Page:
Dr. Henry continues, “This is where LGC comes in, in terms of moving from very large panels genotyping by sequencing. We took 70 accessions that were genotyped at about 180,000 single nucleotide polymorphisms (SNP). When those were filtered, we came out with a panel of about 1,409 high quality SNPs. The idea was to constrain the analysis. In this case here, a principal component analysis (PCA) that is constrained based on the chemotype profiles that I showed you earlier. Based on the different expression of beta-myrcene, limonene and terpinolene, they translate well based on these 1,400 SNPs. What you can do with this analysis is you can extract the loading on which particular SNP is driving the structure you are observing.
“We selected 48 of these 1,400 SNPS that were the most informative based on the statistics and we sent our data to LGC in Massachusetts where they screened our population and additional individuals. This was based on the cannabis genome that was published in 2011, in November of last year we had two new versions of the cannabis genome that were published which were much more extensive where the linkage groups segregated to ten chromosomes with much higher coverage. In this case here, linkage groups were something like 135,000 configs, so we don’t have a complete picture of this but in any case we decided to design KASP graphs and see how they work out. Nine out of the 48 failed to provide any amplification with this technique. The reason for that being a very scattered genome that we used which was seven years old at the time and has been recently replaced. We found that there were some discrepancies between the genotyping by sequencing approach, so in 16 SNPS that were shown to be polymorphic based on genotyping by sequencing approaches, were actually monomorphic even when we looked at European hemp versus medicinal cannabis.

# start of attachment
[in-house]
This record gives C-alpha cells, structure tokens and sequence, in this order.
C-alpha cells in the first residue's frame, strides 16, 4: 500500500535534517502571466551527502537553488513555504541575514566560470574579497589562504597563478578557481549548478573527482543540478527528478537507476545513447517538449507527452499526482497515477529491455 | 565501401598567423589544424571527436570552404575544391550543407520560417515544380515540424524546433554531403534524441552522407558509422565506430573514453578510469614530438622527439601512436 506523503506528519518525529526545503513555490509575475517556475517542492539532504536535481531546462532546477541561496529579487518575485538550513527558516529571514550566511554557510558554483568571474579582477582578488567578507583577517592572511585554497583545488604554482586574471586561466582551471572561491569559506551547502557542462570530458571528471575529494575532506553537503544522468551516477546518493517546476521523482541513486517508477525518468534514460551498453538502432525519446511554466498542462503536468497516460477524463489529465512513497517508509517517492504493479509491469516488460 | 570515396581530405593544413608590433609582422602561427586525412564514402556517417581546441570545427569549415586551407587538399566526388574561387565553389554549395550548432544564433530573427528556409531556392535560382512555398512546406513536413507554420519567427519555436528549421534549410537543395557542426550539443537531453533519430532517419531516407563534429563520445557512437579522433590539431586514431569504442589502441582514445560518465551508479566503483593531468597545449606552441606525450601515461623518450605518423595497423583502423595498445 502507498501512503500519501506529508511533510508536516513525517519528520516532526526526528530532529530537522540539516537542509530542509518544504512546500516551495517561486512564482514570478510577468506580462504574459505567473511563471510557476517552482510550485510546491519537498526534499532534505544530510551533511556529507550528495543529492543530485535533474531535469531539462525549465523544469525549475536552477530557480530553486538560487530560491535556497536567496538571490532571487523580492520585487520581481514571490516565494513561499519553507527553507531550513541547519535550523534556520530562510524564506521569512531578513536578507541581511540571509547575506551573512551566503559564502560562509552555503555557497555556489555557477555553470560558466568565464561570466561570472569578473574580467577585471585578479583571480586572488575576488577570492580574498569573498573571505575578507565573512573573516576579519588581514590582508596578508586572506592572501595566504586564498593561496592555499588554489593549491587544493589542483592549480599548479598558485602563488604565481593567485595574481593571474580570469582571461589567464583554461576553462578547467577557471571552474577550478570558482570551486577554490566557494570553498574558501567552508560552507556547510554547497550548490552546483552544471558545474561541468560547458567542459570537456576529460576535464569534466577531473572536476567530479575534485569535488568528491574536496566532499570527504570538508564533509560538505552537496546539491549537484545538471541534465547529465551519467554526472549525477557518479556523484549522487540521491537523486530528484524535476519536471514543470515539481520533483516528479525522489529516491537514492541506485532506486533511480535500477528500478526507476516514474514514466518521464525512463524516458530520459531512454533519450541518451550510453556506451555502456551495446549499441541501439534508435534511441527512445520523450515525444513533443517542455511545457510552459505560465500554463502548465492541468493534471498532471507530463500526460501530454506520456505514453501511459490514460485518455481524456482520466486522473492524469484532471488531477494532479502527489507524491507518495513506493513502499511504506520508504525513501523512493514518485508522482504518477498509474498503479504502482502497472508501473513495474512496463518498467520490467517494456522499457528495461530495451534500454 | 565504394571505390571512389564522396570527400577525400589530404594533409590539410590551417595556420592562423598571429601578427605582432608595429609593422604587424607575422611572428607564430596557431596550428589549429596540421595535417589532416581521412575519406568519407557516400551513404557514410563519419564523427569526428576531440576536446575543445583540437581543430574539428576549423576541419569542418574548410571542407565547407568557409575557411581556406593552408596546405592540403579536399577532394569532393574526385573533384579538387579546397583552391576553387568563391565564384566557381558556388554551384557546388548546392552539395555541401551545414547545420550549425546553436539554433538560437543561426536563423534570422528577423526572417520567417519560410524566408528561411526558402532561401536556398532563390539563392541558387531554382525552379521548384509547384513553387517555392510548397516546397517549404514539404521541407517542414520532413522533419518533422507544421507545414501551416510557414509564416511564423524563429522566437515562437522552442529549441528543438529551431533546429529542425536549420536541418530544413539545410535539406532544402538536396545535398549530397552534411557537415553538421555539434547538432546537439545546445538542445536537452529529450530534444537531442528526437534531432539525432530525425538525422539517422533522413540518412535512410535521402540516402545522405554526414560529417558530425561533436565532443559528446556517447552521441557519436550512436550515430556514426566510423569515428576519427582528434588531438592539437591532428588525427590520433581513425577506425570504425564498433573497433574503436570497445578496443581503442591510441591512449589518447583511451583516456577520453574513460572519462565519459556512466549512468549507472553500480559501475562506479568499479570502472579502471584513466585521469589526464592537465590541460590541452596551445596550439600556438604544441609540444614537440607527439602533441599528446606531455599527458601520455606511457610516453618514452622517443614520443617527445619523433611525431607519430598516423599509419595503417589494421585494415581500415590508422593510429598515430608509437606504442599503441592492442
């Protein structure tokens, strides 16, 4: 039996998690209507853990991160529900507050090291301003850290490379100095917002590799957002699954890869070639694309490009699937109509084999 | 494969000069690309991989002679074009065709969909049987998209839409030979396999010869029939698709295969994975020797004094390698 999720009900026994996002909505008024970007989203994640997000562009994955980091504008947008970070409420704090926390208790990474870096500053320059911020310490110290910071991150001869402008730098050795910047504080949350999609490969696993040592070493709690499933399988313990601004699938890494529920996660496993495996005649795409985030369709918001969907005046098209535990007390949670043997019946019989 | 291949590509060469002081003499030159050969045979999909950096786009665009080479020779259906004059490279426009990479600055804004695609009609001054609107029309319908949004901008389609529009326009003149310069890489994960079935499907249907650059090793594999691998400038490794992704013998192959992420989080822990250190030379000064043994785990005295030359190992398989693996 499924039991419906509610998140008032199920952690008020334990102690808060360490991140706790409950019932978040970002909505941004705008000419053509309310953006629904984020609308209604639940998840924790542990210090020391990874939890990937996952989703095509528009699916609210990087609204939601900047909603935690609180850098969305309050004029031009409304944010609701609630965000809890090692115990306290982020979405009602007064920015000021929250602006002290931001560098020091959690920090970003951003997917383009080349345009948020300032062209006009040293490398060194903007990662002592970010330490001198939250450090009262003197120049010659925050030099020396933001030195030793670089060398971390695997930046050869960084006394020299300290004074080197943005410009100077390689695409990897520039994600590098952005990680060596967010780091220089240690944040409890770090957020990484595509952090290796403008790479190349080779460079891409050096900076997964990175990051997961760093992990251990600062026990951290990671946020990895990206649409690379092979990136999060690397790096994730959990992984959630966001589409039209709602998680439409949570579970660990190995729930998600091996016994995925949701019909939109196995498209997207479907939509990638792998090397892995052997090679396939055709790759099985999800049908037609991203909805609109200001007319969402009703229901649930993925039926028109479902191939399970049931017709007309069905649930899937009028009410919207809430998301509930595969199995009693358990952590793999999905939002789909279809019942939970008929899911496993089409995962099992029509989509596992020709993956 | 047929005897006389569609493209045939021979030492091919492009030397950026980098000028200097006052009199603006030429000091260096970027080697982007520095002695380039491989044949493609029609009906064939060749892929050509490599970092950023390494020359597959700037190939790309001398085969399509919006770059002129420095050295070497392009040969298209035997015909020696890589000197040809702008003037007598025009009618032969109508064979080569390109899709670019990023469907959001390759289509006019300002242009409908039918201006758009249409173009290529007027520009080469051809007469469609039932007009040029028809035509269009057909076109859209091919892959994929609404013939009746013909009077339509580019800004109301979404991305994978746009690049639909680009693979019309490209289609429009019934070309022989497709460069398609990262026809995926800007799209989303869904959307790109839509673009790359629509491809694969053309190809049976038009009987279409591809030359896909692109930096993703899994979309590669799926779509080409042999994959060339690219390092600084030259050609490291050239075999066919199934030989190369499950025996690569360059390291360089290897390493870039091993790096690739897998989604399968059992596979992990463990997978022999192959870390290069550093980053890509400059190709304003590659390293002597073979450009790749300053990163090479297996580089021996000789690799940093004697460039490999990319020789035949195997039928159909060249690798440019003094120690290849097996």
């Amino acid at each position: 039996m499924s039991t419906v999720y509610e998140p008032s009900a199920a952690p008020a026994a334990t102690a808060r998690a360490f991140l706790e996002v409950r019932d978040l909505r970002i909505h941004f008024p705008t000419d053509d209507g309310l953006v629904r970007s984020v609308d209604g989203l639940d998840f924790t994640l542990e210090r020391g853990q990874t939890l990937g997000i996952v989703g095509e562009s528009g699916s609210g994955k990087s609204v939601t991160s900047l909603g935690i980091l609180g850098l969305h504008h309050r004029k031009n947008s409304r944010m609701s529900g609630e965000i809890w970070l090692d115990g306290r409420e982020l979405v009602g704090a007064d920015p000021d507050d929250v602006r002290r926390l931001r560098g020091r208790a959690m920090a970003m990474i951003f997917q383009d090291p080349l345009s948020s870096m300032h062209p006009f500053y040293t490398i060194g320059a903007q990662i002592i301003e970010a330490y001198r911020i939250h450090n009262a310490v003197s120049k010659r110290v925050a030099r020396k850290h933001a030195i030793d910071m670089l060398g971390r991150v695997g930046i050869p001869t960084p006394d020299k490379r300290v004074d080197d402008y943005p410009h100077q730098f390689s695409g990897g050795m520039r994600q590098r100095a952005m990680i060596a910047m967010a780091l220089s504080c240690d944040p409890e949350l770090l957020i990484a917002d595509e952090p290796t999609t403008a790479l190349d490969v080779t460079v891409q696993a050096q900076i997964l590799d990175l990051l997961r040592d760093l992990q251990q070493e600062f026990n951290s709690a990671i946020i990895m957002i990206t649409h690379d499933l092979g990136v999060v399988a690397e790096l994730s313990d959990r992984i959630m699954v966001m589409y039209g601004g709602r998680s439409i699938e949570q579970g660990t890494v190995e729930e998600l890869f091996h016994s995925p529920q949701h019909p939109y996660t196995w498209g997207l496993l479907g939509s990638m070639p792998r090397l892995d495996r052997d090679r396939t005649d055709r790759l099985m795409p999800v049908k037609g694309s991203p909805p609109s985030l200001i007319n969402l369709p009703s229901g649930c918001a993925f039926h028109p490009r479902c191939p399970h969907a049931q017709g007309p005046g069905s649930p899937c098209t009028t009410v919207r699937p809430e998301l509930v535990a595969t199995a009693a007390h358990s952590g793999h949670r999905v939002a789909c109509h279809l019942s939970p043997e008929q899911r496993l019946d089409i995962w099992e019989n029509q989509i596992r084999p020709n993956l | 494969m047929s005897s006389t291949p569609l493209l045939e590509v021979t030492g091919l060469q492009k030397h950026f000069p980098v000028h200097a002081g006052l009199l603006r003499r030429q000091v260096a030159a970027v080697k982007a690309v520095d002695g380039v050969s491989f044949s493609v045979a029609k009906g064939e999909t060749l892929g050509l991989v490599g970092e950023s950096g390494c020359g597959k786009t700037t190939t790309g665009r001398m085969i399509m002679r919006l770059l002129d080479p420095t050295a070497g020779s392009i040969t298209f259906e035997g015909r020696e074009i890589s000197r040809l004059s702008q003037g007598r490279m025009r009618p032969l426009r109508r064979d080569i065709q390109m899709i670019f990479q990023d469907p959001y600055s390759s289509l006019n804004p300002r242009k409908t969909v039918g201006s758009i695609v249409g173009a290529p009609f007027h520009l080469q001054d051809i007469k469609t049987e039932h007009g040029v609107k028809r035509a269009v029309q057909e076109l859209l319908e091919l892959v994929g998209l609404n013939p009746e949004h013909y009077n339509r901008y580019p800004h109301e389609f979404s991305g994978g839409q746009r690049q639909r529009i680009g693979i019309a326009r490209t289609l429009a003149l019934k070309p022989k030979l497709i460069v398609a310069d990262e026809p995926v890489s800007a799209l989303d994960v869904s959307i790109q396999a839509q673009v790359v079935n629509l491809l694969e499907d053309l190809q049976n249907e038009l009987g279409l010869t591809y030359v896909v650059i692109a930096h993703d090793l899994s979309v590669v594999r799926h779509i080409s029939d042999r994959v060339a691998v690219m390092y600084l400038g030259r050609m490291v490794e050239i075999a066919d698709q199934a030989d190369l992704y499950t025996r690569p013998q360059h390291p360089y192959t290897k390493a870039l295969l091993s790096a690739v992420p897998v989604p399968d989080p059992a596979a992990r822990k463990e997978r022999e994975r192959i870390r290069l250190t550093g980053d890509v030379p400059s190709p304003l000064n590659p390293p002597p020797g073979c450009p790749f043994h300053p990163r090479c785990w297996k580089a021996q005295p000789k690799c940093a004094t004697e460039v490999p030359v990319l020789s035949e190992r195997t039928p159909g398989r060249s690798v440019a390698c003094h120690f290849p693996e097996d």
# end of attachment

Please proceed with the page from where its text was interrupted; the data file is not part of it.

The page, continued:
“We came out with 23 polymorphic markers so a little less than 50% of these markers came out as validated. 18 of them were associated with this terpene model and an additional three were unaccustomed markers that we added in because we were interested in THC expressions, one SNP for seed production and one SNP associated with the mitochondria which we used to tease apart these large groups between each other.” Dr. Henry added.